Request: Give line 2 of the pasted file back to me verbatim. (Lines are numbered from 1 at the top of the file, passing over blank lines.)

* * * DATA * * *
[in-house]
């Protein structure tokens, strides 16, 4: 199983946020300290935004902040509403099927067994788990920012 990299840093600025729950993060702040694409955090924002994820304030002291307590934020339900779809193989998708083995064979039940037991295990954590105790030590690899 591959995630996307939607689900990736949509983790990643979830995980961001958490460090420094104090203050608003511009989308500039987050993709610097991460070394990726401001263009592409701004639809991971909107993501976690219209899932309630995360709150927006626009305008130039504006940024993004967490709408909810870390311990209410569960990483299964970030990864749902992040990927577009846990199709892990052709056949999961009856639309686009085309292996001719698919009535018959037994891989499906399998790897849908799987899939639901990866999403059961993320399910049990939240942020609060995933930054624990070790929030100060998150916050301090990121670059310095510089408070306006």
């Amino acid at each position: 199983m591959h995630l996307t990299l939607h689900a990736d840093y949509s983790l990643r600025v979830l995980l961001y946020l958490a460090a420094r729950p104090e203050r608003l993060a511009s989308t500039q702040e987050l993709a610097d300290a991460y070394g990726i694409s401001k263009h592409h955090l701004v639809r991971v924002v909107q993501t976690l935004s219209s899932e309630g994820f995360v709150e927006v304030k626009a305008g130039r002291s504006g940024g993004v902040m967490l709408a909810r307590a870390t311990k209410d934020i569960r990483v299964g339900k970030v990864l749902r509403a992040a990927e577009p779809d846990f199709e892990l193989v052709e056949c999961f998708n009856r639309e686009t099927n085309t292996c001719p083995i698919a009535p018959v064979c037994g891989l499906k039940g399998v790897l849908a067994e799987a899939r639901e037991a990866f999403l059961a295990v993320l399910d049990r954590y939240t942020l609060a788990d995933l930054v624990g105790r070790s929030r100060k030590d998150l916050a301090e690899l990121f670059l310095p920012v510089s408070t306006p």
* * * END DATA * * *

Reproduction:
């Protein structure tokens, strides 16, 4: 199983946020300290935004902040509403099927067994788990920012 990299840093600025729950993060702040694409955090924002994820304030002291307590934020339900779809193989998708083995064979039940037991295990954590105790030590690899 591959995630996307939607689900990736949509983790990643979830995980961001958490460090420094104090203050608003511009989308500039987050993709610097991460070394990726401001263009592409701004639809991971909107993501976690219209899932309630995360709150927006626009305008130039504006940024993004967490709408909810870390311990209410569960990483299964970030990864749902992040990927577009846990199709892990052709056949999961009856639309686009085309292996001719698919009535018959037994891989499906399998790897849908799987899939639901990866999403059961993320399910049990939240942020609060995933930054624990070790929030100060998150916050301090990121670059310095510089408070306006």